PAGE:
Like most classically trained Pilates Instructors I learned very little about basic exercise science during my Pilates certification course. I personally feel there is a huge void in traditional Pilates Teacher Training programs when in comes to basic exercise science. These programs do not teach the importance of cardio and or weight training. News flash, Pilates is not the perfect form of fitness, especially for women over 40. Women over 40 need to be lifting heavy weights in order to maintain muscle mass and healthy bone density. Yes Pilates is resistance training, but it is NOT enough! The reformer is a pulley system which can not create enough load to encourage muscle or bone growth. The majority of my clients come to my studio for health and fitness reasons which is why I strongly believe it’s important to train our clients appropriately by offering Pilates classes that include cardio and heavy weights. That being said, not all of our classes include cardio or weights, we still offer traditional pilates classes as well. Pilates is amazing and still my favorite form of expertise but on its own it’s not enough.
As for cardio, what type is best? It depends on your age and goals. If you are looking to build muscle mass and burn fat and are over the age of 40, hands down HIIT is the best option. It is also the easiest form or cardio to add to a pilates class.
Types of Cardio
What Is Aerobic Exercise?
Aerobic exercise is cardiovascular conditioning that strengthens both your heart and lungs. The word “aerobic” means “with oxygen” as this kind of exercise is fuelled by the oxygen that you get from breathing.
As you exercise, your muscles need more oxygen, which is carried by the blood, to keep going. This causes your heart rate to go up and makes you breathe deeply and quickly. While doing aerobic exercises, your small blood vessels get wider so that they can carry more oxygen to your large muscle groups, like the arms, legs, and hips.
When doing aerobic exercise, you should aim to do the activity for at least 30 minutes or longer. This kind of activity includes repeated, continuous movement. Think traditional cardio also know as SST (Steady State Training).
Aerobic Heart Rate / SST (Steady State Training):
Typically you subtract your age (I am 45 years old) from 220 to find your Aerobic heart rate. 220-45 =175 then multiply x .70 to find your ideal heart rate (mine = 122.5). So 120-125 is my target. Keep in mind you want to maintain this number for extended periods of time, 30-45 minutes.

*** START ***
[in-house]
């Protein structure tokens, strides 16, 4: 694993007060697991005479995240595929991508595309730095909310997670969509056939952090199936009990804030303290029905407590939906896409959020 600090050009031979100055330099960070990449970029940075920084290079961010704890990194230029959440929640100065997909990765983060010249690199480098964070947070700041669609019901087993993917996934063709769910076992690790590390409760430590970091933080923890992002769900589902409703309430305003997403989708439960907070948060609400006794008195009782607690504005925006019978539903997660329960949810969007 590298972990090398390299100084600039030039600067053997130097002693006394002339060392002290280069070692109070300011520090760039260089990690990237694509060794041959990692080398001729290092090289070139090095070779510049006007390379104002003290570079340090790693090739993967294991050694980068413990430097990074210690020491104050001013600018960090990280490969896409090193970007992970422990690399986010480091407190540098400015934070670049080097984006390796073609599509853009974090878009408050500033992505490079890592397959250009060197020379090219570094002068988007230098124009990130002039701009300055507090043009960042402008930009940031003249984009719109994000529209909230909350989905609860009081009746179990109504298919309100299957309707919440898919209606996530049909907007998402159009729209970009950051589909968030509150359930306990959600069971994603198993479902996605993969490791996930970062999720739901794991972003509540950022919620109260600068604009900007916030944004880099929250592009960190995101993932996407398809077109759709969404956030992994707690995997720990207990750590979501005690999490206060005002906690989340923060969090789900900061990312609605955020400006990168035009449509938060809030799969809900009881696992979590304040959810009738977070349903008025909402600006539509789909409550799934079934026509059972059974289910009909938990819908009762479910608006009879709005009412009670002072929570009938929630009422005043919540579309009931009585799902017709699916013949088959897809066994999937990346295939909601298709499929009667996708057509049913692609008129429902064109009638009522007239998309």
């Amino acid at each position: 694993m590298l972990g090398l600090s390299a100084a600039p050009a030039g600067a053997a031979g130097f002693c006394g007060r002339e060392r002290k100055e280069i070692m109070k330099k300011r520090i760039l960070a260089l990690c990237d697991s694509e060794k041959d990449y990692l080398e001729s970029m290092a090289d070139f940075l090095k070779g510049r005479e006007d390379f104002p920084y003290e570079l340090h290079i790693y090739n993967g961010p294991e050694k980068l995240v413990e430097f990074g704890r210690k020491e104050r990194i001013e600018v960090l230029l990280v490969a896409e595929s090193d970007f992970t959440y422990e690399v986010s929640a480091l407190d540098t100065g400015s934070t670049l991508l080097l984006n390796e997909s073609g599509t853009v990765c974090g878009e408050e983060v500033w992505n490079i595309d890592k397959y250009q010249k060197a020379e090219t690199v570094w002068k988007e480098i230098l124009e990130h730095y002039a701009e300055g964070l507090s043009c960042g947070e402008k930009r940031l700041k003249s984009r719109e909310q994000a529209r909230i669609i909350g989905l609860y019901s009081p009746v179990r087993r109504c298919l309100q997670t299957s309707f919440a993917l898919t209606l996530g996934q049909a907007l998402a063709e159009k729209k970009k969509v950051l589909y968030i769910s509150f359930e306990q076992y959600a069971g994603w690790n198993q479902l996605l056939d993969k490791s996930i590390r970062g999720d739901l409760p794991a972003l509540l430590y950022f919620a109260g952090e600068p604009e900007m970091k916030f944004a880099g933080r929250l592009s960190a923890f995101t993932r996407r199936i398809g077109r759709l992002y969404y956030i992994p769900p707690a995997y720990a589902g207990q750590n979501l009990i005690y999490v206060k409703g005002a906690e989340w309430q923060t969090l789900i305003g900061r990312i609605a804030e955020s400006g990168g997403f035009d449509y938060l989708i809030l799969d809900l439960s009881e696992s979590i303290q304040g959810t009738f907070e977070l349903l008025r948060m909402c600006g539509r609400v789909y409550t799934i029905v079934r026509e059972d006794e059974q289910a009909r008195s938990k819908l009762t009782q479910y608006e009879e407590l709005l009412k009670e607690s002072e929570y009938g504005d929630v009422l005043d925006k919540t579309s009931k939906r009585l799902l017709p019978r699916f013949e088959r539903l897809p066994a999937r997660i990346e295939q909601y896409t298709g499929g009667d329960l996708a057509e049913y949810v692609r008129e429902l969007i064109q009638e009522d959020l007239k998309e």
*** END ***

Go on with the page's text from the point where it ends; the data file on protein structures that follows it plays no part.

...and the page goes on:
What Is Anaerobic Exercise? (HIIT)
Anaerobic exercise is high-intensity exercises that’s meant to be short and fast. Your body doesn’t need oxygen as the source to keep your muscles going, but instead uses the energy that’s already stored in your muscles. Anaerobic exercises are only meant to be done for short periods of time, as these powerful movements usually can’t be sustained for long.
The main purpose of anaerobic exercise is to build muscle mass. When following an anaerobic exercise routine over the course of several months, your muscles experience hypertrophy. This causes them to increase in mass and power through the stretching, contraction, and damage done to the muscles during the exercise.
The most effective form of anaerobic exercise for weight loss and muscle gain/retention is HIIT (high intensity interval training).
As you can tell from the name, high-intensity interval training (HIIT) is challenging. It takes your workouts to another level, as you push your pace out of your comfort zone.
You can use HIIT with any type of cardio workout, whether it’s running, using a stair climbing machine, rowing, jumping rope or even PILATES!
You’ll work up a sweat fast, working at a very intense level and then backing off for a slower recovery period, followed by another round of high intensity.
That strategy can save you time: You don’t have to work out as long as you would if you were keeping a steady pace.
You’ll lose weight, build muscle, and boost your metabolism. Plus there’s a post-workout bonus: Your body will burn calories for about 2 hours after you exercise.
HIIT Heart Rate Range:
Typically you subtract your age (I am 45 years old) from 220 to find your MAX heart rate. 220-45 =175 then multiply x .85 to find your ideal HIIT heart rate (mine was 148.5). So 148-150 is my target. Keep in mind I only want to maintain this number for short periods of time. Depending on the exercise intensity I like to perform each exercise between 30-50 seconds with a 10-15 seconds rest in between for 3-4 minutes total.
If you are interested in learning more about how I like to create HIIT & Strength Reformer classes checkout my latest ON DEMAND digital workshop series, The Badass Pilates Collective. In this workshop I dive deep into the importance of adding HIIT & Strength into your weekly workouts and how to blend HIIT & Strength sequences into your favorite reformer flows.